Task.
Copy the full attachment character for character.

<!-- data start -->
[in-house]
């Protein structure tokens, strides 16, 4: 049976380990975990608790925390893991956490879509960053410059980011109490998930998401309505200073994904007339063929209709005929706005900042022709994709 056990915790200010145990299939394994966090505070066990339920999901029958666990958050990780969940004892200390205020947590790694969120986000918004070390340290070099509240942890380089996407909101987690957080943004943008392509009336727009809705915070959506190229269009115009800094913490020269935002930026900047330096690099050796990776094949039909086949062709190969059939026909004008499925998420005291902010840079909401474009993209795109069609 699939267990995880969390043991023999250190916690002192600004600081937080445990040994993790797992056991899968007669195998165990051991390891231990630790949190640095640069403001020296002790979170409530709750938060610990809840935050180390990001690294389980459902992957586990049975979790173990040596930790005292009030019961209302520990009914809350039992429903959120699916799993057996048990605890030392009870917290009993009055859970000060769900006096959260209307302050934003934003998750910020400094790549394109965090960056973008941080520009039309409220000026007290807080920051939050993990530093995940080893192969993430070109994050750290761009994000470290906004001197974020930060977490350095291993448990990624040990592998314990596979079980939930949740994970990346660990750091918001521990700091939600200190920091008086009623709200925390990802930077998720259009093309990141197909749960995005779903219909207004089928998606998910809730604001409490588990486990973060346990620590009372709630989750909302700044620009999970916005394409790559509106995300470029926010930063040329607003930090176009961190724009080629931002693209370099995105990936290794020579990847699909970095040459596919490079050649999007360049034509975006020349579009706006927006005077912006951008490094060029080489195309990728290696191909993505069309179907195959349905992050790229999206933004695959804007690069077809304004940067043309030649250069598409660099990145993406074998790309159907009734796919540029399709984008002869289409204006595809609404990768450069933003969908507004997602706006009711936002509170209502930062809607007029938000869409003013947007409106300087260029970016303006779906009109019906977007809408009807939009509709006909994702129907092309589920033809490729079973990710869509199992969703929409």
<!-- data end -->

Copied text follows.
[in-house]
């Protein structure tokens, strides 16, 4: 049976380990975990608790925390893991956490879509960053410059980011109490998930998401309505200073994904007339063929209709005929706005900042022709994709 056990915790200010145990299939394994966090505070066990339920999901029958666990958050990780969940004892200390205020947590790694969120986000918004070390340290070099509240942890380089996407909101987690957080943004943008392509009336727009809705915070959506190229269009115009800094913490020269935002930026900047330096690099050796990776094949039909086949062709190969059939026909004008499925998420005291902010840079909401474009993209795109069609 699939267990995880969390043991023999250190916690002192600004600081937080445990040994993790797992056991899968007669195998165990051991390891231990630790949190640095640069403001020296002790979170409530709750938060610990809840935050180390990001690294389980459902992957586990049975979790173990040596930790005292009030019961209302520990009914809350039992429903959120699916799993057996048990605890030392009870917290009993009055859970000060769900006096959260209307302050934003934003998750910020400094790549394109965090960056973008941080520009039309409220000026007290807080920051939050993990530093995940080893192969993430070109994050750290761009994000470290906004001197974020930060977490350095291993448990990624040990592998314990596979079980939930949740994970990346660990750091918001521990700091939600200190920091008086009623709200925390990802930077998720259009093309990141197909749960995005779903219909207004089928998606998910809730604001409490588990486990973060346990620590009372709630989750909302700044620009999970916005394409790559509106995300470029926010930063040329607003930090176009961190724009080629931002693209370099995105990936290794020579990847699909970095040459596919490079050649999007360049034509975006020349579009706006927006005077912006951008490094060029080489195309990728290696191909993505069309179907195959349905992050790229999206933004695959804007690069077809304004940067043309030649250069598409660099990145993406074998790309159907009734796919540029399709984008002869289409204006595809609404990768450069933003969908507004997602706006009711936002509170209502930062809607007029938000869409003013947007409106300087260029970016303006779906009109019906977007809408009807939009509709006909994702129907092309589920033809490729079973990710869509199992969703929409």